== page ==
As Threatened--Rohinton Mistry A Review

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As Threatened--Rohinton Mistry
A Review of A Fine Balance with sundry comments on other works.

As you may already have heard, Rohinton Mistry, a Canadian Writer, recently cancelled a book promotion tour here in the states due to the harassment he received at each airport he went through. The press made this out to be some big political statement about profiling, but I suspect Mr. Mistry was simply annoyed at being searched twice and three times in a day. I neither know nor care about his view of this matter. What I do care about is his superbly crafted fiction.

He has, to my knowledge, four books, each wonderful in its own way. The first, Swimming Lessons is a set of short stories which have as their unifying theme the apartment complex in which they take place. Each story presents interesting characters and situations and provides a great deal of insight into a culture and religion little known in the west.

There followed three novels. I will speak only of the second novel A Fine Balance. This was selected as a Oprah Club Book, which belies the usual stereotype one might see portrayed of such books. Ms. Winfrey's choices largely centered around thematic elements--dysfunctional families or cultural views. A Fine Balance falls into the latter category and it is a domestic epic. The story concerns the lives of four characters brought together because they all live or work in the same flat. The principle character is a Parsi woman whose husband has died some time ago, leaving her the meager rent-controlled flat in which she lives and from which her landlord wishes to evict her so that he can make it another high-priced condominium. To retain her apartment and support herself, the widow takes in a border, a student from the Himalayas. This student is Sikh. In addition, she retains the services of two Hindi itinerant tailors, Uncle and Nephew, who have left their village in search of better money and to escape the shadow of their past. Both of them started lives as the lowest of the low--leather workers, untouchables.

The story centers around the lives of these people during the middle seventies in India during an "internal state of emergency." In the course of this wonderful novel you get glimpses of the practices of three religions, and a real insight into the struggle to retain dignity in a truly oppressive, impoverished country.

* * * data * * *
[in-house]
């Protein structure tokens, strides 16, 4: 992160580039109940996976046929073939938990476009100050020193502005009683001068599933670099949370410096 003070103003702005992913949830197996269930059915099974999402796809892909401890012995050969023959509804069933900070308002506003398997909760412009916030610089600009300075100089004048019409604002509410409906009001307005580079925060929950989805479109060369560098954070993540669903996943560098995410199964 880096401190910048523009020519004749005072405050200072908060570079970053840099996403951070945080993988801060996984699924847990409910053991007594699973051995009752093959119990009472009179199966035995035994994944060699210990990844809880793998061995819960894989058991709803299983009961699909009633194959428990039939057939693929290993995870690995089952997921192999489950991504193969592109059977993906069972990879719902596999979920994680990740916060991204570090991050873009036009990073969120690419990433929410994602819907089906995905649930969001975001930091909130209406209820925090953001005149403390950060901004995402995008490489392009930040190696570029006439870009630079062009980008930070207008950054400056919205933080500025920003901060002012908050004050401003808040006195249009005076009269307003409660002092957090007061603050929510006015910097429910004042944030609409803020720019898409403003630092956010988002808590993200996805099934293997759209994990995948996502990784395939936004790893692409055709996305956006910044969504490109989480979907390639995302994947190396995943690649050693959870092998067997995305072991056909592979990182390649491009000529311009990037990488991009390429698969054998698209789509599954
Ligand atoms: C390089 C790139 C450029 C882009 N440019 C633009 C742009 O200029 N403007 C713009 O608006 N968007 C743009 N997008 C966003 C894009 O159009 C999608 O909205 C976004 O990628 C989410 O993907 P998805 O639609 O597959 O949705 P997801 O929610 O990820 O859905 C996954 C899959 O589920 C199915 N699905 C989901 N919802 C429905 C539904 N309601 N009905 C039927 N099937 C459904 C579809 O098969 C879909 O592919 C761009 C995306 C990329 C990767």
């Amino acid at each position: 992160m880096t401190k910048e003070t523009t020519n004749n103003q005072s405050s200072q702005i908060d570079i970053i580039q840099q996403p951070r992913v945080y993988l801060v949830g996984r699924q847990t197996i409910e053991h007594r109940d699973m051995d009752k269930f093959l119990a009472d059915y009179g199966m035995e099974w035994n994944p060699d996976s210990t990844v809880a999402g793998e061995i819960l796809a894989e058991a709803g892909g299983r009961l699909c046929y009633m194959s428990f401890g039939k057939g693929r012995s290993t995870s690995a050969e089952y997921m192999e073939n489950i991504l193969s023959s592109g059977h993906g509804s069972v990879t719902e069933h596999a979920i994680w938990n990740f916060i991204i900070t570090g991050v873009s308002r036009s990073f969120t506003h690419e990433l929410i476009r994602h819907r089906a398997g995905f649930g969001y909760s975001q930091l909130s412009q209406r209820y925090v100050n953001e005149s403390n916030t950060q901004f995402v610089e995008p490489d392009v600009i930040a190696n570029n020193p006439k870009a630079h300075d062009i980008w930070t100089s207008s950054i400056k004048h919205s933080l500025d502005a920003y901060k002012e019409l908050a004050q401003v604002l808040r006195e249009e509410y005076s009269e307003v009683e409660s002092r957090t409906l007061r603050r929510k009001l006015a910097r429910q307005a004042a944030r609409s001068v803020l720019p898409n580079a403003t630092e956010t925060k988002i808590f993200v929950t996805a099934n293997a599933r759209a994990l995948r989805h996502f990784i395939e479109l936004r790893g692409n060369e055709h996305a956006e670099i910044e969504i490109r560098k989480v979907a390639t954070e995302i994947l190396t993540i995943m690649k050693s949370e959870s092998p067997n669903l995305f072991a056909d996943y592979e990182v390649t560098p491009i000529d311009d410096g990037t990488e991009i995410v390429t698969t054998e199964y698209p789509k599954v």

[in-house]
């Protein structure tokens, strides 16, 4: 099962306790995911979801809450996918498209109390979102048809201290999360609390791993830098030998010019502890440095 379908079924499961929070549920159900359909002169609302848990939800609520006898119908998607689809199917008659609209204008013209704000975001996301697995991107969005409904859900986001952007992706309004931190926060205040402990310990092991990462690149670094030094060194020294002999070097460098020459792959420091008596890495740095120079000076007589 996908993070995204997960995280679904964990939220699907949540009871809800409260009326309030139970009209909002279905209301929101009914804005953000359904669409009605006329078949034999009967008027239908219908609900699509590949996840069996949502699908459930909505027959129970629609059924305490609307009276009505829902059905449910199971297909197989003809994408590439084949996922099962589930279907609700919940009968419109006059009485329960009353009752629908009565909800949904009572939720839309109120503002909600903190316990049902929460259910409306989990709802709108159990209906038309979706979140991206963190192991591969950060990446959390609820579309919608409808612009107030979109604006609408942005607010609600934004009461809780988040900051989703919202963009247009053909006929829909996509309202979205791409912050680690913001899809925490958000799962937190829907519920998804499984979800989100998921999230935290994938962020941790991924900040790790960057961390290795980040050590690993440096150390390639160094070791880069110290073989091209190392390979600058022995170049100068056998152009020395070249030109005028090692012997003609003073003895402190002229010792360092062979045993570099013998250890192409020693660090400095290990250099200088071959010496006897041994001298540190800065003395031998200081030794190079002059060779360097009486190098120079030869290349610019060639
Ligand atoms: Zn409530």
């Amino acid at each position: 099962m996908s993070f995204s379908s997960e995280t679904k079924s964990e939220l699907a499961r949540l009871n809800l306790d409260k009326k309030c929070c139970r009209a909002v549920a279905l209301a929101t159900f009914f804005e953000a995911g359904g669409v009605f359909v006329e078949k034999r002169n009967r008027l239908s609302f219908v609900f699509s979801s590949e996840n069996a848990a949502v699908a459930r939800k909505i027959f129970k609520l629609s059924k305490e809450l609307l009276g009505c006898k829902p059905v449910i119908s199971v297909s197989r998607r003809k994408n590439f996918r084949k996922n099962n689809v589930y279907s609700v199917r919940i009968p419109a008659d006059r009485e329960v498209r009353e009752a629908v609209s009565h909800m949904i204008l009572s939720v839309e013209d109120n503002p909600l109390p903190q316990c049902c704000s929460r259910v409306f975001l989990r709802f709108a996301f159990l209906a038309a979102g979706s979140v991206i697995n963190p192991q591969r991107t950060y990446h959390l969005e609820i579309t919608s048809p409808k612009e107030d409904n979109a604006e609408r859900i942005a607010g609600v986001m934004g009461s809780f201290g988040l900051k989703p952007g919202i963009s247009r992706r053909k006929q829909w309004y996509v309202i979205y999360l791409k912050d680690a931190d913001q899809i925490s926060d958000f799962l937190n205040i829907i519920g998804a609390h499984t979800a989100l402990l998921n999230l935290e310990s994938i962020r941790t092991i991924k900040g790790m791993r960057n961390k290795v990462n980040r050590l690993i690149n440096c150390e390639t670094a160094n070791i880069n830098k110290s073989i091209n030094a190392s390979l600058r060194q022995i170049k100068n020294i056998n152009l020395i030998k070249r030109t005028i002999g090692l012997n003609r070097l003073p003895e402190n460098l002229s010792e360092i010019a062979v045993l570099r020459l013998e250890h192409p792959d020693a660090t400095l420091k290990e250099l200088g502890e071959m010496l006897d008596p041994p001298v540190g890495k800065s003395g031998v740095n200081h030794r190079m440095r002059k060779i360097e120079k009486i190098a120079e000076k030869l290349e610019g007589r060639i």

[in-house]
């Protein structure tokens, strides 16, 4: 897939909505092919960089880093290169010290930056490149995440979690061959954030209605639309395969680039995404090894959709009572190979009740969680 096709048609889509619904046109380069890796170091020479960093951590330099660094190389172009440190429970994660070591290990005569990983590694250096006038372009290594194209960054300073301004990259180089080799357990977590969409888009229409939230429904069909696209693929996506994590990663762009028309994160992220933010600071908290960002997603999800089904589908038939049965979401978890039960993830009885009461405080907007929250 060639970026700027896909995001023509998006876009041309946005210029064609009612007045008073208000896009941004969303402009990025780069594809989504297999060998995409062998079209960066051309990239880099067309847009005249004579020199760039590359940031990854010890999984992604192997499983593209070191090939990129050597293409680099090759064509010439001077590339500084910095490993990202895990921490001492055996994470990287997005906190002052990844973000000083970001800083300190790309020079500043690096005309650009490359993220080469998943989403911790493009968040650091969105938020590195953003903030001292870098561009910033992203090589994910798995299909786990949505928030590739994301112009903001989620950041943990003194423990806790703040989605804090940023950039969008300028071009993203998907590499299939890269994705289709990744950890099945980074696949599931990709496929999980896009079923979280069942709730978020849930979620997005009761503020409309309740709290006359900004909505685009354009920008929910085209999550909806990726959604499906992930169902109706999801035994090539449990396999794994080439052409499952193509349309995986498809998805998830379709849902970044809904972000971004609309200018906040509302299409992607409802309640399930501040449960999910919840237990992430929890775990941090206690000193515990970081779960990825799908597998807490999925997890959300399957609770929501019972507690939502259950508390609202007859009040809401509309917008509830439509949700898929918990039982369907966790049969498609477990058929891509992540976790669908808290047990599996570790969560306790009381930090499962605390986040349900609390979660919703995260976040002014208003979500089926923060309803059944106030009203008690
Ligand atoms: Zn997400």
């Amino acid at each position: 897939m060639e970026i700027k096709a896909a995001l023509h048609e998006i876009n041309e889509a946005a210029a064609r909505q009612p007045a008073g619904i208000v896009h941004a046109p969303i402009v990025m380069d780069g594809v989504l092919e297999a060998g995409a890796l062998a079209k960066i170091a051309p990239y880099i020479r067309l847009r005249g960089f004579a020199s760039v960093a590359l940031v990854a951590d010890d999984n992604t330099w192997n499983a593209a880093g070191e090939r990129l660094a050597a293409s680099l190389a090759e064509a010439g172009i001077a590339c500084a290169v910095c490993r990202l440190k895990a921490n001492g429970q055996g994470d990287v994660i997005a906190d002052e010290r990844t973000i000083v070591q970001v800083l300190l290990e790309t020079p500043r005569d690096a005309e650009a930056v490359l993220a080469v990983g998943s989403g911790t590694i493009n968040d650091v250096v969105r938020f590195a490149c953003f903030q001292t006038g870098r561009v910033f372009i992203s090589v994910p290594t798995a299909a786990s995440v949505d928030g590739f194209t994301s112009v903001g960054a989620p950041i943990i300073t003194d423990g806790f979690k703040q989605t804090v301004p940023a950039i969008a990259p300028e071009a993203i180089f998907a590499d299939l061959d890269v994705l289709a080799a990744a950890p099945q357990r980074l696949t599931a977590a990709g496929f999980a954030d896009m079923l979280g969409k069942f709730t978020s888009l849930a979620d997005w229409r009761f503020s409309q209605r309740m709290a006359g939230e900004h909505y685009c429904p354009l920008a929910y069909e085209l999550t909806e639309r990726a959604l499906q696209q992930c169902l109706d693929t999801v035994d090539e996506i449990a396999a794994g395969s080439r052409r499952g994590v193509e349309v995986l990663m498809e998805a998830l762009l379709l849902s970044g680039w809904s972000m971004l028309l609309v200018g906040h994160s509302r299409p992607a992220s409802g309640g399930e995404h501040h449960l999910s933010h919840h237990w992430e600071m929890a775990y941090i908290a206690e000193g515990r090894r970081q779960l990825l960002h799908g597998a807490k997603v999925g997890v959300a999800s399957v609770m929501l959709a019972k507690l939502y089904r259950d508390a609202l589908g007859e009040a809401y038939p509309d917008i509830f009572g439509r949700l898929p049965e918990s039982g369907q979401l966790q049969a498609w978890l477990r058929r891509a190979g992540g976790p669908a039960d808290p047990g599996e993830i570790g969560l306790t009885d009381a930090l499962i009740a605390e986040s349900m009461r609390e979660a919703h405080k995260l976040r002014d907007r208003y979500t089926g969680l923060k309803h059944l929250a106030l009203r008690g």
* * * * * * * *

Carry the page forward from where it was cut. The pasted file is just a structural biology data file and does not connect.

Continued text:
Along the way you meet such characters as the Beggarmaster who guards and cares for the thousands of beggars in his area, collecting from them a majority of what they take in and providing for them some measure of security and food. You learn that it is common practice to take small children and make cripples of them so that they will collect more in begging. You also meet a man who collects human hair to send to the great wig factories for ultimate export to the west. From him you get some of the most amusing and insightful lines in the book. Paraphrasing a line that stuck in my mind, the hair collector responds to one of the tailors, telling him why he collects hair to make wigs. "Because people in the west are afraid of going bald. People in the west have so much money they can afford to be afraid of very silly things." For reasons that elude me, that really opened my eyes to the privileged way in which I live and of the real horrors of the third world.

Mistry presents to us characters that are nearly all likeable. (The single exception being the Town Leader who precipitates most of the crisis and trouble for the two tailors). We come to understand and love each of these characters and we follow them through good times into bad, and at least a little way back out again. The novel rings true through and through and it is compassionate and eye-opening. I would highly recommend it to all readers as an exercise in developing compassion and deepening the understanding of what the third world is like.

His most recent novel is called Family Matters and I've only just started it. So far, it is set in a completely different milieu than A Fine Balance. The family involved is considerable better off than the protagonists of A Fine Balance. The set-up of the story has intriguing similarities to Jonathan Franzen's The Corrections in that the patriarch of a dysfunctional family has Parkinsonís disease. The story seems to be about the resolution of the internal conflicts in the family, just as, to some extent, Franzen's book is. However, the writing is so much less contrived, so much more immediately engaging. Mistry is a story-teller whereas Franzen is a self-styled "raconteur." Franzen's tales, as he made clear in his childish gaffe over being selected by Ms. Winfrey for her book club, are not meant for everyone. Only the intellectual elite will "get it." ("Stuff and nonsense" is the kindest reaction one can muster for such absurdity.) I'll let you know later about Mistry's book, but I expect it to be a very fine read.

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This page contains a single entry by Steven Riddle published on November 17, 2002 9:37 AM.

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